Miguel Marin, founder and artistic director of the Flamenco Festival has been presenting the foremost flamenco singers, dancers and musicians from Spain to Miami audiences since 2005, first at the now defunct Jackie Gleason Theater and now at the Adrienne Arsht Center for the Performing Arts.
This year, the festival runs from Thursday, March 16 through Sunday, March 19 with performances by Sara Bars, Irene Lozano, and Rafael Riqueni.
Marin, interviewed from Spain, says his passion for flamenco was a driving force in creating the festival in 2001. “ I wanted to show the audience out of Spain what flamenco is. Flamenco comes from Spain - it’s linked to the way of living in Spain and (I wanted to) distinguish it from other cultures. Traditionally, flamenco interpreted the different rhythm of flamenco styles but now we are also seeing a change in the way of interpreting and creating new works.”
The Flamenco Festival is one of the year’s biggest dance events in Miami. With its stylized arms, and arching backs, and flamenco’s use of baile — the dance, guitarra, palmas - rhythmic hand clapping and jaleo — calls of encouragement — flamenco dance and music has been a favorite art form among South Floridians for decades, and they are not alone. The Spanish poet and dramatist Federico Garia Lorca, living in New York City in 1929, in one of his letters to his family, said “ You have no idea how deeply moved these Americans are by the traditional music and song of Spain. “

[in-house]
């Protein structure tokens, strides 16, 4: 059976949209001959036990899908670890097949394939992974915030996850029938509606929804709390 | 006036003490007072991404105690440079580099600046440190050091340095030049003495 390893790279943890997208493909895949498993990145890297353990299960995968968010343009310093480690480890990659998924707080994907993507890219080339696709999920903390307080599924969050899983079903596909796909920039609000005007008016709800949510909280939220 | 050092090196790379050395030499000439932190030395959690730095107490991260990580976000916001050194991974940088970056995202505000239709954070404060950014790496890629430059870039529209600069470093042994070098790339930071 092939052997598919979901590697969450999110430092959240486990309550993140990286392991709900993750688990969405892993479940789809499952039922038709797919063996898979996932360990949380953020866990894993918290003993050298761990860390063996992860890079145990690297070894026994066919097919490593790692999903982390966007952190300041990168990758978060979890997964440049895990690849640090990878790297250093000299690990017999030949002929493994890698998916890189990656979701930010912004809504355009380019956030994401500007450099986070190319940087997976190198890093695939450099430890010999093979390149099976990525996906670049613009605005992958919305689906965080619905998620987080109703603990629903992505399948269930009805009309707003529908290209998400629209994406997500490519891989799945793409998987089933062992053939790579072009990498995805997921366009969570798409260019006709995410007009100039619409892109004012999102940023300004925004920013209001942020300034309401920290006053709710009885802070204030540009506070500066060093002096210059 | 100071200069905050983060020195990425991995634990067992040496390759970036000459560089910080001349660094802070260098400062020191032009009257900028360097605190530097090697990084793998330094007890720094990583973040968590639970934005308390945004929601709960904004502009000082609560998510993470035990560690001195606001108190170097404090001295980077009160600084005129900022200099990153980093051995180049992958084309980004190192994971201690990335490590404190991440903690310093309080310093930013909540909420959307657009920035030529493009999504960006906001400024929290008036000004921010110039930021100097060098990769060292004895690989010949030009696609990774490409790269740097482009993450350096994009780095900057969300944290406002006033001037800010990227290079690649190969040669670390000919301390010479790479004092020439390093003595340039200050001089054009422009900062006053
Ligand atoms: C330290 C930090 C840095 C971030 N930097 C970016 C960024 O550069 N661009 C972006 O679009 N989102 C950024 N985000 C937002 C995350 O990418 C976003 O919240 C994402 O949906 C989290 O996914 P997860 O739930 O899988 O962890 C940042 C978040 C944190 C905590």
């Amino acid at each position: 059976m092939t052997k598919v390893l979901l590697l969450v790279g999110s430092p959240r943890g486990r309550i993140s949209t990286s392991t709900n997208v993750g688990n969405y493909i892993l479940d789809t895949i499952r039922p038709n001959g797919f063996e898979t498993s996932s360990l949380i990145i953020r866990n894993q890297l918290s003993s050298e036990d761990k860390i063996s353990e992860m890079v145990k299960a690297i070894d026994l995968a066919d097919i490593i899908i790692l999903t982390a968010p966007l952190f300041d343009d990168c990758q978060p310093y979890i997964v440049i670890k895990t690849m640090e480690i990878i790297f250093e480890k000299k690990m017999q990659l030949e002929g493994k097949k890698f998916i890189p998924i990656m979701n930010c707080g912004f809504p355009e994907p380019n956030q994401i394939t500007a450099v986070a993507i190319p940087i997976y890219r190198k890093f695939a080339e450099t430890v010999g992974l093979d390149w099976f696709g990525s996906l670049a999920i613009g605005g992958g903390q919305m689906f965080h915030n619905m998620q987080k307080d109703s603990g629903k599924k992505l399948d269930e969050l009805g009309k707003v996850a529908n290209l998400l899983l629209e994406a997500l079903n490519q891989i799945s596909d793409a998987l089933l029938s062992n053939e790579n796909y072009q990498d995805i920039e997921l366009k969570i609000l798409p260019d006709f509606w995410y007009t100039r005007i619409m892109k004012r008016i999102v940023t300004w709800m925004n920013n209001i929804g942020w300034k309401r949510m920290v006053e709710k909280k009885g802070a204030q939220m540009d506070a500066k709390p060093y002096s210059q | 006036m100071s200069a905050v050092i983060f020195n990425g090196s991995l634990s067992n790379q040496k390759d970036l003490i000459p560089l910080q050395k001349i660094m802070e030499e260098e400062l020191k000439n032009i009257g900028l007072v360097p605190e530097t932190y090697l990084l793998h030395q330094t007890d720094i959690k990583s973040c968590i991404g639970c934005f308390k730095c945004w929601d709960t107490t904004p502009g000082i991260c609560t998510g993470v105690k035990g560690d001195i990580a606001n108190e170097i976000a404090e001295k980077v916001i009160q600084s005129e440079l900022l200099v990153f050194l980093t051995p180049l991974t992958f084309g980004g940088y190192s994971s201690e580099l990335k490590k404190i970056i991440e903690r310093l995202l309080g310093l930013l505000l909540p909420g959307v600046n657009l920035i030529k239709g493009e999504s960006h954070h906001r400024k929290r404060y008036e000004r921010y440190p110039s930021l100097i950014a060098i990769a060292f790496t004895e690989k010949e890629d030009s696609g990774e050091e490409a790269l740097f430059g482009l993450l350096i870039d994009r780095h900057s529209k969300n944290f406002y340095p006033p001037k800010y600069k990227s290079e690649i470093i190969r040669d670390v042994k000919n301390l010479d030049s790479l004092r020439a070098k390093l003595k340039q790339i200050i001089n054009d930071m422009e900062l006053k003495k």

In recent years, flamenco has been consciously moving away from tradition. “ Artists are speaking the same messages but with other resources and vocabularies that make flamenco wider and richer," Marin says. He further adds that he looks for unpredictability, spontaneity and the sense of authenticity in flamenco performers.
The festival opens on Thursday, March 16 with flamenco dancer Irene Lozano.
Lozano was recently awarded the “Premio Desplante, “ one of the most distinguished awards presented to a flamenco artist. Lozano is known for her innovative manner of combining different dance forms with flamenco. Her performance entitled "Las Mujeres Que Habitan En Mi" is a moving acknowledgment of the women who have influenced her life and art.
“There are many women who have made me who I am today and have influenced what my dance has become. All the women I wasn’t and the women I lived,” says Lozano.
Sara Baras performs her newest show "Alma" for three shows Friday through Sunday, March 17 to 19. Baras is known for her footwork, which is her trademark, and her elaborate costumes. Alma’s focus is on the bolero a style of flamenco dance in 3/4 time that often depicts romantic love.
In "Alma," Baras showcases flamenco’s technique while infusing it with her enthralling stage presence. Marin says Baras is a queen of flamenco. “ She displays energy, passion and love for the audience. It is a joy to watch her. "
Rafael Riqueni is making his Miami debut on Sunday, March 19. Riqueni is considered one of the greatest flamenco guitarists of our time. He was born in Seville and at the age of fourteen won two national awards for his mastery of flamenco guitar. One of his first albums, "Flamenco," earned him devoted followers among generations of guitarists. In 2020, Riqueni released a new album "Herencia," which was nominated for the 2021 Latin Grammy Award for best flamenco album.
Marin says one of the most important aspects of flamenco is the connection between the artist and the audience. “ The energy from the performer to the audience, and from the audience to the performer."
Flamenco Festival Miami with Irene Lozano: “Las Mujeres Que Habitan En Mi,” 7:30 p.m., Thursday, March 19, Peacock Foundation Studio. Sara Baras, “Alma,” 8 p.m. Friday, March 17 and Saturday, March 18; 2 p.m. Sunday, March 19, Knight Concert Hall. Rafael Riqueni, 7:30 p.m., Sunday, March 19, Thomson Plaza for the Arts. Adrienne Arsht Center for the Performing Arts, 1300 Biscayne Blvd., Miami. Tickets are $20 to $135 depending on performance. Call (305) 949-6722 or go to www.arshtcenter.org